Interview with MK

Posted by "heikki" at 18 November 2010 21:10
GosuGamers caught up with the manager and sixth man of the Indonesian upstarts MK for a long and winding interview. Bbkdta gave us a detailed account of Indonesian DotA, his take on his team's experiences in ADC, and an overiew of the post-WDC metagame.

From left to right: Celine, Tonberry, Jascha, bbkdta, Don_Juan, Ritter

Well your team has definitely been getting attention on GosuGamers for the performances you've had recently. But still a large portion of the community is not very familiar with your team. Could you take a moment to introduce the players on your team and summarize their roles?

Don_Juan does all the "OMG" maneouvres
-"Tonberry is our captain. He shares his roles and heroes with RitteR, but mostly he plays the ganking role. RitteR is our co-captain. He gives a lot of thoughts on our gameplay, and in-game he mostly plays the side-lane solo heroes. Jascha plays the support role. He does all the warding and babysitting. Celine is our carry player. He does all of the afk-farming, and he is the most consistent player on the team. DoNJuaN is our star. He performs all the “omg” manoeuvres in our games. I am bbkdta, the substitute and manager. Basically an all around player, and I play what the team needs."

Could you give us a brief history of the team?

-"The team was formed around mid 2010, to compete in the ESWC Indonesia Qualifier (yes there was one, but the winner wasn't sent to Paris). At that time, the members were Tonberry, Jascha, Celine, DonJuan, and rLing. This roster only finished 3rd at the ESWC qualifier. After that, we competed in the ACG qualifiers, in which we lost to AlienwareDG. Afterthe ACG qualifier, rLing decided to leave the team due to his work, and then I came in to replace him. RitteR is our latest addition. We added him after I couldn’t focus on DotA due to college life. We managed to pursue him out of his retirement after we impressed him by winning the Ritter Cybercafe tournament hosted by his own LAN shop. I think that is all."

Could you help us learn a bit about the Indonesian DotA scene? For example, how active is the scene in comparison to other SEA scenes, such as Phillipines, Malaysia, Singapore?

-"The DotA scene here is huge in terms of numbers. But the downside is we categorize the players as ‘PRO’ and ‘ROOKIE.’

If you are a PRO, you will be limited to only a small number of tournaments. This really affects the growth of the DotA scene in Indonesia. No player wants to be labelled PRO, they all want to be ROOKIEs, which allows them to be eligible to compete in many tournaments, thus getting money out of it (even though it’s only a small amount money). If we could change this mentality, I believe that Indonesian DotA scene could compete with other SEA countries.

In Indonesia, players are categorized as PRO and ROOKIE
Right now the trend is positive, because our internet connection also getting better, so we can scrim and train with Malaysia and Singapore. That’s why we see new teams coming out from Indonesia, and maybe we could see 3 or 4 Indonesian teams compete in this year’s SMM. Still our main concerns is the ROOKIE mentality. We need to fight, and have winning attitude, and soon we will see Indonesia back in the top flight."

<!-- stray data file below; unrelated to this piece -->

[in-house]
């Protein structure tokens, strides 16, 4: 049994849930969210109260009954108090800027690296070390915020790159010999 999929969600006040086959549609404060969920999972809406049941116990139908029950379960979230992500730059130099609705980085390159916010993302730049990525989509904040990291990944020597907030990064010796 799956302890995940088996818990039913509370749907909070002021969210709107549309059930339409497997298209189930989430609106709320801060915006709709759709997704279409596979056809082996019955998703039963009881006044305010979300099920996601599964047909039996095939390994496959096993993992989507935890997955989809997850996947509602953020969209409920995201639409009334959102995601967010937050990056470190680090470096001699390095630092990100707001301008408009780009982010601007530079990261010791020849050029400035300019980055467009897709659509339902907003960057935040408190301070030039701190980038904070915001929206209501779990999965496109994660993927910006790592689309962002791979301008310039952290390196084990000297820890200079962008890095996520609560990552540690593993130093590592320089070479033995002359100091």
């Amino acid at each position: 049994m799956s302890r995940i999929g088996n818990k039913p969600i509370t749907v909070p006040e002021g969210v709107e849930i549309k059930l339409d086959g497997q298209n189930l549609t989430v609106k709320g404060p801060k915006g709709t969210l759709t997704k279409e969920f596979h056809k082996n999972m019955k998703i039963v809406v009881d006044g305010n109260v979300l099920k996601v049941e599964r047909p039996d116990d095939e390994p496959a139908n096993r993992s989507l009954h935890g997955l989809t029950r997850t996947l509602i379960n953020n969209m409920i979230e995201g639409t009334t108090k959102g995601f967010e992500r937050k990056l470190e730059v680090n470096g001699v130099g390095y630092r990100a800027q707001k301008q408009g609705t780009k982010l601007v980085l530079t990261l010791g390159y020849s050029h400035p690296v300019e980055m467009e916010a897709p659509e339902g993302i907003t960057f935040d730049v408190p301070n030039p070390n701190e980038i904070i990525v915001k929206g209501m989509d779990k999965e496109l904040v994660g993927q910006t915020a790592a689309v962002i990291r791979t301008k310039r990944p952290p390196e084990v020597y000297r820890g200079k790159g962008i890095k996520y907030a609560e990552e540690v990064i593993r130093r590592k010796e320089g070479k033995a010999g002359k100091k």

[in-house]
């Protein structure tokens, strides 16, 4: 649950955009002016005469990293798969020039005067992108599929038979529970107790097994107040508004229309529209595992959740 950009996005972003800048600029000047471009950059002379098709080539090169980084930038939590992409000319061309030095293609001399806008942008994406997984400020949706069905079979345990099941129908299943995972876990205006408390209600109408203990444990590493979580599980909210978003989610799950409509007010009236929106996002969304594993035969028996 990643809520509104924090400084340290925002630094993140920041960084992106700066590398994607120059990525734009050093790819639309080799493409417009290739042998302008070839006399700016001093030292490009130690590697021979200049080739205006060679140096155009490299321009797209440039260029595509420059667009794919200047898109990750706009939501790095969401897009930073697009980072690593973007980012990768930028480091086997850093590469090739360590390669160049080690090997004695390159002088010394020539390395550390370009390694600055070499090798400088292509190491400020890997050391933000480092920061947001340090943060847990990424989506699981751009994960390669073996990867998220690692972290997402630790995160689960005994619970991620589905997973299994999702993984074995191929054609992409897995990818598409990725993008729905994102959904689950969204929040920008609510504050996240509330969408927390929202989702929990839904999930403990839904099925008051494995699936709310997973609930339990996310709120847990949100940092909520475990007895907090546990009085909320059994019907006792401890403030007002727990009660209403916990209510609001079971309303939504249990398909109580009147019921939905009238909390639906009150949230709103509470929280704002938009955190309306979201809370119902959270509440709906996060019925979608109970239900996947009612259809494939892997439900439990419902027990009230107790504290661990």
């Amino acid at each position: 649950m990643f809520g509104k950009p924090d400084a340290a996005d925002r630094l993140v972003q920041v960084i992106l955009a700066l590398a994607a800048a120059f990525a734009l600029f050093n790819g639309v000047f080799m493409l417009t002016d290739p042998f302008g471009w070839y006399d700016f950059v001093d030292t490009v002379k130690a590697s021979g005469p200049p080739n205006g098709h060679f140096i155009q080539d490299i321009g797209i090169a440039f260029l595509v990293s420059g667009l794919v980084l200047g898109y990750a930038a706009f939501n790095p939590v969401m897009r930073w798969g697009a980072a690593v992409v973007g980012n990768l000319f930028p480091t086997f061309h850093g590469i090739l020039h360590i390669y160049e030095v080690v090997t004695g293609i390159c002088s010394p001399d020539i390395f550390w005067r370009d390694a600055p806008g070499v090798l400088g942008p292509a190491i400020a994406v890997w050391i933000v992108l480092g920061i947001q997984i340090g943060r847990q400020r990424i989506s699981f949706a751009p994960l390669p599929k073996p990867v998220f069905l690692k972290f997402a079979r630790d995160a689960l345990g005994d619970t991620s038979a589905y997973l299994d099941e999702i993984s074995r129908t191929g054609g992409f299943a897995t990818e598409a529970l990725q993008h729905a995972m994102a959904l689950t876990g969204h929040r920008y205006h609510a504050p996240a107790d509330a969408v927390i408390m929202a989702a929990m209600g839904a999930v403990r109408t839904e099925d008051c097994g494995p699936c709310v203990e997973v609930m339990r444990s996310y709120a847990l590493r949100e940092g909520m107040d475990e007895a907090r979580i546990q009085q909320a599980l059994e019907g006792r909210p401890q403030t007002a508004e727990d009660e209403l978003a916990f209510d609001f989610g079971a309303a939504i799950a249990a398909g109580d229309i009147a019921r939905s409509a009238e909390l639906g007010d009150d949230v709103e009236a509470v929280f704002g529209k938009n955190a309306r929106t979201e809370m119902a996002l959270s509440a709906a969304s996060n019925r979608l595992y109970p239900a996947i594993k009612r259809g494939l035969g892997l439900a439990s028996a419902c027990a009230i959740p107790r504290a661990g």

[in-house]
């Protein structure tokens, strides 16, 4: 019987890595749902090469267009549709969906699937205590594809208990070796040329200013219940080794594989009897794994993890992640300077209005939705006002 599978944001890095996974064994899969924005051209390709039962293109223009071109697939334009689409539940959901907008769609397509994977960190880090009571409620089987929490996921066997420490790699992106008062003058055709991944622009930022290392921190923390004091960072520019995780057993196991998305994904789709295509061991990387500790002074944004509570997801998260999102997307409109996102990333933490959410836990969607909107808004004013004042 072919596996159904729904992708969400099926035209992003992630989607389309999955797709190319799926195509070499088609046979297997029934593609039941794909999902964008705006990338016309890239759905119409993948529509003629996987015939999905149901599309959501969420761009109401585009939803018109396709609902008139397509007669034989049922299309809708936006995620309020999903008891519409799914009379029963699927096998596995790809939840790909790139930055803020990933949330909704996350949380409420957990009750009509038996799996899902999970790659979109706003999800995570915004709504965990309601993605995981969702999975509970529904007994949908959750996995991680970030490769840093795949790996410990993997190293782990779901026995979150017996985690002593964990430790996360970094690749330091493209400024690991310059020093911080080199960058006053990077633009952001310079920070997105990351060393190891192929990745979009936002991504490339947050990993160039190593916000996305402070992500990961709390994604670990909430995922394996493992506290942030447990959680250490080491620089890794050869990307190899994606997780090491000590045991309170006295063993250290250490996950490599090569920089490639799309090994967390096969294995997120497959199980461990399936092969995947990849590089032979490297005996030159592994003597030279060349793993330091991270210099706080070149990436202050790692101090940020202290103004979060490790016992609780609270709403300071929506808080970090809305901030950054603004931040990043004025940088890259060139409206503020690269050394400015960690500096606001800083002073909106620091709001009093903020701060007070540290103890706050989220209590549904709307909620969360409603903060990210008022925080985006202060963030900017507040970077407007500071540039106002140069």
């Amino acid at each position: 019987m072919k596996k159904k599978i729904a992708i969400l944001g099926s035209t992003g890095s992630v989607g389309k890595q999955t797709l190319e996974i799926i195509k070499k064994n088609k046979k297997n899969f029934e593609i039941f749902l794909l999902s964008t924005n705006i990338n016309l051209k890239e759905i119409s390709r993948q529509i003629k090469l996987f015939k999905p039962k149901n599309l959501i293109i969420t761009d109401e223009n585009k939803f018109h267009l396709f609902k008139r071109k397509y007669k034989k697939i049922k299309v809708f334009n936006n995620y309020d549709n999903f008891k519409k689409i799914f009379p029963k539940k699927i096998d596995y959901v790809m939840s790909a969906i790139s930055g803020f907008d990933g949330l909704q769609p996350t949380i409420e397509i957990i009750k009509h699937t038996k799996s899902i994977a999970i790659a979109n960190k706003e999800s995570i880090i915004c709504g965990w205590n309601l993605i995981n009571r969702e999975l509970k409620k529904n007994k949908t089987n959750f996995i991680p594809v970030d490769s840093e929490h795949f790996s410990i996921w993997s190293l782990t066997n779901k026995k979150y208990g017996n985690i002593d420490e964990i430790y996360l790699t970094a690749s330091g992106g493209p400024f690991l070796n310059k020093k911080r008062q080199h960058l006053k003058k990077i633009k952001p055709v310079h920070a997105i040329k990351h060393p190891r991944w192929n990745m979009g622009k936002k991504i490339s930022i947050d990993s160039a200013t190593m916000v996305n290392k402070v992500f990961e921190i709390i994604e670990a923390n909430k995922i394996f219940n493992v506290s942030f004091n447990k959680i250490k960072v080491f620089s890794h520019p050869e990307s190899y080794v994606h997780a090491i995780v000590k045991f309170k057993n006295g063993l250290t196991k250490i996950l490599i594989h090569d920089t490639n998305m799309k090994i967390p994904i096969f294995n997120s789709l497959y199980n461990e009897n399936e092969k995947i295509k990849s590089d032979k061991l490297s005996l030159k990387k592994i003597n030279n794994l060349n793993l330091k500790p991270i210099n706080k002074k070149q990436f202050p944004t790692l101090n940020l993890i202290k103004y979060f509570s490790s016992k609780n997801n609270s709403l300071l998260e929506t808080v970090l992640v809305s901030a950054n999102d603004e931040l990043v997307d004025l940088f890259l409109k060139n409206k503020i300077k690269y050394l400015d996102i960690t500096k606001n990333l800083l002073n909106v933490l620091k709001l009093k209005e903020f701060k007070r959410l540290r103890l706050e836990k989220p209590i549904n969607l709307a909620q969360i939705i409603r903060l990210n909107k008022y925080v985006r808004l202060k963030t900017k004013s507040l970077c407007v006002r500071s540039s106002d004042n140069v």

How are rookies and pros differentiated exactly? That is, who determines this and how do they determine this?

-"They are differentiated based on tournaments they have already won. It is determined by the community and it is very ridiculous. I honestly think that they should concern themselves more with training than arguing whether they PRO or ROOKIE. I guess they lack of attitude to win something big, so they prefer to be ROOKIE. With fewer PRO tournaments and teams, there is less of a platform for top teams in Indonesia to hone their skills, so it limits the growth."

Does this mean that a lot of teams that win rookie tournaments break up, and the players form different rookie teams?

-"Yep, a lot of roster changes. No consistency, no growth. Sometimes they prefer to be inactive for a month then become rookie again and play again. It’s very ridiculous."

Two of the most well known current pro teams are you, and AlienwareDG. Are there any other pro teams you think have potential?

-"You might have seen pLatinum in WDC qualifiers. They have potential. Then the ex-eLite; I don’t really know their new name, but if they can field a stable roster, they will always be a threat."

To continue on the topic of the Indonesian pro scene, how strong do you think it really is in comparison to the rest of SEA?

I think you can expect the unexpected from us
-"It all depends on consistency. We managed to win against and SB (sorry to the Vietnamese fans for the dc/reload issues) impressively in the 1st games we played, but then lost the 2nd games terribly. We still lack experience compared to other top teams. This can seen in our WDC matches against MuFc and our latest ADC matches versus In terms of the overall scene, compared to rest of SEA, I think we could be the darkhorses, the scene you could expect to do something unexpected."

Well, it seems like Indonesia, Thailand, and Philippines could all be darkhorses, as MK and Trust and Mineski/BG have pulled off some impressive victories. How big or small is the gap between these up-and-coming scenes and the more established scenes like Malaysia and Singapore?

-"I can’t tell you much about Thai and PH teams, but for us, the gap is big and has always been big. This motivates us to keep reducing the gap. If we feel that the gap is small, we will train less and it could affect our performance. As darkhorses, we need to keep our heads down, listens to critics, and love our haters so we could focus on our objective to surprise these top teams, and finally win something big."

You mentioned that a few Indonesian teams might compete in SMM. Does this mean that MK have a sponsor willing to send you guys to SMM?

-"Actually, we already parted ways with Markas Wonosobo. But we still use the tag for our games because changing names would confuse people -- whether we are the same team or not -- so we prefer stick with the MK tag.